James's Will-To-Believe Doctrine

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McGill-Queen's Press - MQUP, 1987 - Philosophy - 130 pages
In 1896 William James published an essay entitled The Will to Believe, in which he defended the legitimacy of religious faith against the attacks of such champions of scientific method as W.K. Clifford and Thomas Huxley. James's work quickly became one of the most important writings in the philosophy of religious belief. James Wernham analyses James's arguments, discusses his relation to Pascal and Renouvier, and considers the interpretations, and misinterpretations, of James's major critics. Wernham shows convincingly that James was unaware of many destructive ambiguitities in his own doctrines and arguments, although clear and consistent in his view that our obligation to believe in theism is not a moral but a prudential obligation -- a foolish-not-to-believe doctrine, rather than a not-immoral-to-believe one. Wernham also shows that the doctrine is best read as affirming the wisdom of gambling that God exists, a notion which James failed to distinguish from believing and which, among other things, he explicitly identified with faith. James's pragmatism, a theory concerning the meaning of truth, is shown to be quite distinct from the doctrine of The Will to Believe. In concentrating on a careful analysis of this doctrine of the will-to-believe, Wernham not only makes a major contribution to understanding James's philosophy, but also clarifies issues in the philosophy of religion and in the analysis of belief and faith.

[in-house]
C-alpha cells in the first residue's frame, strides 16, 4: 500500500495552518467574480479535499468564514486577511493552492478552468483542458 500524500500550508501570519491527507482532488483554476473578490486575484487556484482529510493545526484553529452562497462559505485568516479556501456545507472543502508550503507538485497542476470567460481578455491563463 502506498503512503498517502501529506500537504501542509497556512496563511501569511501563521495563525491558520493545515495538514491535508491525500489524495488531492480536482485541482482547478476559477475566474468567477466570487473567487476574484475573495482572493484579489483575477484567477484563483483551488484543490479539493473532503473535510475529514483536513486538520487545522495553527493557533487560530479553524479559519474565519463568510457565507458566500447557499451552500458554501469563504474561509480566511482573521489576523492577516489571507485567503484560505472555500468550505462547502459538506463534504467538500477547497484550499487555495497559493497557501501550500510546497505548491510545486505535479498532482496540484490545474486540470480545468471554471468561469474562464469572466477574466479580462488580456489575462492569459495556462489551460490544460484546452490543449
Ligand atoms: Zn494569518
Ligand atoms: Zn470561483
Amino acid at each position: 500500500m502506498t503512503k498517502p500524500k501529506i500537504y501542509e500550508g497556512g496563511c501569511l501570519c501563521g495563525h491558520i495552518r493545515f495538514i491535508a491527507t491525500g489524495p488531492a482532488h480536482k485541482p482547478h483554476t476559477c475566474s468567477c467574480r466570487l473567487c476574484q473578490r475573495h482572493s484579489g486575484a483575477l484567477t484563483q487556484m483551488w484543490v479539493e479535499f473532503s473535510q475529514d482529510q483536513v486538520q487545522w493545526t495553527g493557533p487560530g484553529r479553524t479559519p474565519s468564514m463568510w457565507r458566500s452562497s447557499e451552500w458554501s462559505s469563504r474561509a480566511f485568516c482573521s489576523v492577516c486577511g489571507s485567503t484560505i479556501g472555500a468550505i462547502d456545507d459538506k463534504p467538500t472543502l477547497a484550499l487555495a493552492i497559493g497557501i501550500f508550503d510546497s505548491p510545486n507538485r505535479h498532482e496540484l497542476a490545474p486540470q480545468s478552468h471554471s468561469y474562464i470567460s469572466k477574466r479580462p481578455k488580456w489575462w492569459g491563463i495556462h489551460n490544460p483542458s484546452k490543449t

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Contents

The Nation Affair
11
Message from the Mountains
17
From Mountaineering to Metaphysics
24
THE WILL TO BELIEVE
31
Forced Options
33
Momentous and Intellectually Undeddable Options
40
The Religious Hypothesis
47
Belief and Other Things
54
Clifford
69
Pascal
75
Bain
81
Renouvier and Pragmatism
87
Two Critics
93
Conclusion
101
Notes
107
Bibliography
121

Belief and Faith
60
JAMES AND SOME OTHERS
67

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